[Numpy-discussion] numarray unfriendly to user defined types

Todd Miller jmiller at stsci.edu
Fri Sep 26 06:41:12 CDT 2003


I tried out DeferredToByNumArray yesterday morning and was able to get
it to work as planned with numarray and MA.  So yay!

Yesterday afternoon,  I stopped by Perry's office for a final check, and
not surprisingly,  there are some aspects of this solution that we've
overlooked.  So not yay!

Perry pointed out two ways that the DeferredToByNumArray scheme may fall
apart as our inheritance hierarchy becomes richer:

1)  Imagine not one, but two independent subclasses of NumArray, each of
which want NumArray to defer to them.  Now imagine them trying to
inter-operate with each other.  In this case, the meaning of the
expression is determined by the order of the operands, so A+B and B+A
will either return an A or a B depending on the expression order.

2)  Imagine again two subclasses of numarray, but this time imagine B as
a subclass of A.  Here again, both might want to defer to numarray, and
again, A+B and B+A return different types driven by the type order of
the expression.

I don't have a solution yet, but am hopeful that more free candy will
fall from the sky... or YAGNI.  Perry pointed out that similar problems
exist for *any* Python class hierarchy, so we're not alone, and perhaps
should forget about this until it matters.  If someone sees an easy
fix,  now would be better than later.

Todd
On Wed, 2003-09-24 at 19:55, Tim Hochberg wrote:
> Todd Miller wrote:
> 
> >On Wed, 2003-09-24 at 18:27, Tim Hochberg wrote:
> >  
> >
> >>Hi Todd,
> >>
> >>There are three ways to spell "defer to me" on the table (the precise 
> >>details of
> >>each spelling are, of course, still open for debate):
> >>
> >>   1.  numarray.defer_to(my_class)
> >>
> >>   2. class ArrayLike(numarray.DeferTo):
> >>         # ...
> >>
> >>   3. class ArrayLike:
> >>         _numarray_defer_to = True
> >>        # ...
> >>
> >>I'd prefer a non-registration solution since those are both 
> >>aesthetically displeasing and leave you open to the situation where a 
> >>class in module A gets registered by module B, but module C expects it 
> >>not to be registered and everything breaks. Not all that likely, I 
> >>admit, but let's avoid the registration version if we can.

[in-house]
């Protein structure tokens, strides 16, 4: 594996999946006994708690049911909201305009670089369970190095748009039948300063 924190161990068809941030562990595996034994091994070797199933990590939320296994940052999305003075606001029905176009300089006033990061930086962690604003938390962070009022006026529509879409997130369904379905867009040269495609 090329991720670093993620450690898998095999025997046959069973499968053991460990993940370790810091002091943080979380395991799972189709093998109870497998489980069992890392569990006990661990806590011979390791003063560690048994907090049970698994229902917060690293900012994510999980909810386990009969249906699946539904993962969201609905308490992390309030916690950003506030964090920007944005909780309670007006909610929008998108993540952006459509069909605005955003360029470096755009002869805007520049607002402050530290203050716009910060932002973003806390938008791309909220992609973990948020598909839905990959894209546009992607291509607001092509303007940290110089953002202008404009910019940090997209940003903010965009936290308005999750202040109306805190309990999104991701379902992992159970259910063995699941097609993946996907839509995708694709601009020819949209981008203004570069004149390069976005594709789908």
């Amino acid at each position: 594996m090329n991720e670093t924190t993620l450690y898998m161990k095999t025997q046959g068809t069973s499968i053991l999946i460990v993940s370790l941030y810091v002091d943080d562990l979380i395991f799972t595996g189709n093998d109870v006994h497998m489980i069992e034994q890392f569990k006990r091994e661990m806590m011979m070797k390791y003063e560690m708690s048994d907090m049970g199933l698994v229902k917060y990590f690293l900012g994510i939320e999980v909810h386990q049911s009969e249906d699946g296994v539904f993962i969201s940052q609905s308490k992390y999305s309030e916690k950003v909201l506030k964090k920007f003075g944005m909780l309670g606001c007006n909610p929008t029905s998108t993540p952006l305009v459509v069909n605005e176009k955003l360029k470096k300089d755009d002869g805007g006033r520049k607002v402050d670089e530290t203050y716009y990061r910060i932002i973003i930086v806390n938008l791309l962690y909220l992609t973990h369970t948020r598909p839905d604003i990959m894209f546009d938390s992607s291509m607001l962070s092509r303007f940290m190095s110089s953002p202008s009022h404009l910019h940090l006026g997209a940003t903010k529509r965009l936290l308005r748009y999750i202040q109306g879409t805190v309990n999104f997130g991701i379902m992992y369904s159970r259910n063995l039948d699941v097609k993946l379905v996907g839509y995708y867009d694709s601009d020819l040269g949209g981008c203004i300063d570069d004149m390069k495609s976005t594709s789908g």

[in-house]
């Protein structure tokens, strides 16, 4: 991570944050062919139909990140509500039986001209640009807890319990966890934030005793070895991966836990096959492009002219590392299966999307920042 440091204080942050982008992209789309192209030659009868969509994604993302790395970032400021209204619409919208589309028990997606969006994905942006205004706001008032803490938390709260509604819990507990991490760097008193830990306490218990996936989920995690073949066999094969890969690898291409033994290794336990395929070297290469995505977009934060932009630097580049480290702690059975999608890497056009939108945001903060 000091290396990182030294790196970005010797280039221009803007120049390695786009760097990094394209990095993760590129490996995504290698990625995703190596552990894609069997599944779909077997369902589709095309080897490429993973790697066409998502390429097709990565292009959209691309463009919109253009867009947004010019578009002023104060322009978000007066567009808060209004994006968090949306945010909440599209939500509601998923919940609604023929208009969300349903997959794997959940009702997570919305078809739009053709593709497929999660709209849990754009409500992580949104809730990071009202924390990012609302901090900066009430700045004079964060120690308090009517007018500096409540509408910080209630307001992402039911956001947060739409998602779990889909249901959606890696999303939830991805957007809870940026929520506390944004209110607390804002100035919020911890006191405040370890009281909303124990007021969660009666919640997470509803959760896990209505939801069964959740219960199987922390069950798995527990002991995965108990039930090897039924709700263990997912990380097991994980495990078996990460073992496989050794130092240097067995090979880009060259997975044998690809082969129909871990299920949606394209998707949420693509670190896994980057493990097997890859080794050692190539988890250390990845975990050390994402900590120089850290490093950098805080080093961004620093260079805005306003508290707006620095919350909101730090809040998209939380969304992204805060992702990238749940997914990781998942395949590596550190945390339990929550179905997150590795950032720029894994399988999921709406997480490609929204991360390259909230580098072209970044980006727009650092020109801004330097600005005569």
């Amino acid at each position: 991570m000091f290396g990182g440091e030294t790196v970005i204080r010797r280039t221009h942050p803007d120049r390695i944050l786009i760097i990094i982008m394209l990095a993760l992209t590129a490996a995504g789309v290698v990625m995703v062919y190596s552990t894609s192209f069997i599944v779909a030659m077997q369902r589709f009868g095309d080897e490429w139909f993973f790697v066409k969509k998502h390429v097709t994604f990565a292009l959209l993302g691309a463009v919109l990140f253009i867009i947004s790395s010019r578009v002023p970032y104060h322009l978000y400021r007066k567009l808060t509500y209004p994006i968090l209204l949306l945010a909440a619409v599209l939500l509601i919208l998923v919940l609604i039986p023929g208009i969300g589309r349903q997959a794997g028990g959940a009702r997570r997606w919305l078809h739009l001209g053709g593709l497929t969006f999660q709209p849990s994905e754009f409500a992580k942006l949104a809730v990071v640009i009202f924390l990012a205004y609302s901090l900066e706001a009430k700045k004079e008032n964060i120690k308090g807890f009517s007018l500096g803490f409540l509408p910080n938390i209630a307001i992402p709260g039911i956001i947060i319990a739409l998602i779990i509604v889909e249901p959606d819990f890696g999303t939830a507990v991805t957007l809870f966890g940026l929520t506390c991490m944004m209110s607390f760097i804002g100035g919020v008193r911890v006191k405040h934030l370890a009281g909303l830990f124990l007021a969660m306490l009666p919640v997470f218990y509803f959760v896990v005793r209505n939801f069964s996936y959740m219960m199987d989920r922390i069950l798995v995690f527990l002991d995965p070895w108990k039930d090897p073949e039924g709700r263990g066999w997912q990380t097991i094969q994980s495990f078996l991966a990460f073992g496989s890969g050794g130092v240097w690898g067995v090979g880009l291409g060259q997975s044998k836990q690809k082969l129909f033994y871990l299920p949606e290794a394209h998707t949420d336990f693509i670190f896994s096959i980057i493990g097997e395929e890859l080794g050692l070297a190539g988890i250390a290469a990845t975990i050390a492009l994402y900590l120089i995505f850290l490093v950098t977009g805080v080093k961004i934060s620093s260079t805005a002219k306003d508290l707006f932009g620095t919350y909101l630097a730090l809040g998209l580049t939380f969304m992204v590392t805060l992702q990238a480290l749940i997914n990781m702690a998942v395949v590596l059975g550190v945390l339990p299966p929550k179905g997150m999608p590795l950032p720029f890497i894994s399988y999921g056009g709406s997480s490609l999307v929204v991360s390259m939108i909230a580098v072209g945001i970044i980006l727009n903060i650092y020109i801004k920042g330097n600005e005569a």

> >>    
> >>
> >
> >I was picturing this as module A registering it's own classes only. 
> >Nevertheless, inverting the problem and distributing the registration as
> >you suggested is better.
> >  
> >
> 
> The case you describe probably will describe the majority of actual use 
> cases, and in fact describes mine. I'm trying to think ahead a bit to 
> cases may encounter as start using NumArray more extensively. Let's hope 
> this solution still looks good in six months!
> 
> >>The other two solutions are almost equivalent. The one case where 3 has 
> >>an edge over 2 is if I have an object (not a class), I could potentially 
> >>set a _numarray_defer_to on the object before passing it to numarray 
> >>without having to mess with the class
> >>of the object at all. YAGNI, though.
> >>    
> >>
> >
> >I was more concerned about the potential impact of lots of multiple
> >inheritance, but that's probably just my own personal blend of FUD.
> >
> >  
> >
> >>The advantage of 2 in my view is that it *does* force you to subclass. 
> >>With 3, there will be the temptation to poke into some other  module and 
> >>set _numarray_defer_to on some poor unsuspecting class. This has the 
> >>same disadvantage as 1, that it could confuse some other poor 
> >>unsuspecting module. The correct way to do get a deferred class from a 
> >>third party module is to import and subclass. This works with either 2 
> >>or 3::
> >>
> >>  import A
> >>
> >>  class Klass2(a.Klass, numarray.DeferTo):   #2
> >>     #...
> >>
> >>  class Klass3(a.Klass): #3 the good way
> >>      _numarray_defer_to = True
> >>     # ...
> >>
> >>   A.Klass._numarray_defer_to = True #3 the evil way.
> >>
> >> Version 2 is cleaner and encourages you to do the right thing, so I'd 
> >>prefer that solution.
> >>
> >>    
> >>
> >
> >Good enough for me.  If no one else has any comments, then
> >numarray.DeferTo is where I'll start implementing.  Tomorrow.
> >  
> >
> 
> One more minor thing. I'm not sure tha DeferTo is ideal as the mix-in 
> class name. It was perfect for the registration function name, but I'm 
> not sure it's so clear whether the class or numarray is being deferred 
> to when you say numarray.DeferTo. DeferToMe is more descriptive, but 
> seems sort of slangy. DeferredTo is better than DeferTo, but still not 
> as descriptive as DeferToMe. numarray.DefersTo reads perfect as long as 
> numarray is included but is a disaster if you read it on your own.  
> Below I've put down all the ideas I could come up with
> 
> class CustomArray(numarray.DeferTo)
> class CustomArray(numarray.DefersTo)
> class CustomArray(numarray.DeferredTo)
> class CustomArray(numarray.DeferToMe)
> class CustomArray(numarray.DeferredToByNumarray)
> class CustomArray(DeferTo)
> class CustomArray(DefersTo)
> class CustomArray(DeferredTo)
> class CustomArray(DeferToMe)
> class CustomArray(DeferredToByNumarray)
> 
> For me it's a toss up between DefferedTo, DeferToMe and 
> DeferredToByNumarray. The first is a little lacking in descriptive 
> power, the second is slangy and the third is wordy.
> 
> -tim
> 
> [not that this matters much....]
> 
> 
> >>regards,
> >>
> >>-tim
> >>    
> >>
> >
> >Thanks again,
> >Todd
> >
> >
> >
> >
> >
> >  
> >
> 
> 
> 
> 
> 
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-- 
Todd Miller 			jmiller at stsci.edu
STSCI / ESS / SSB





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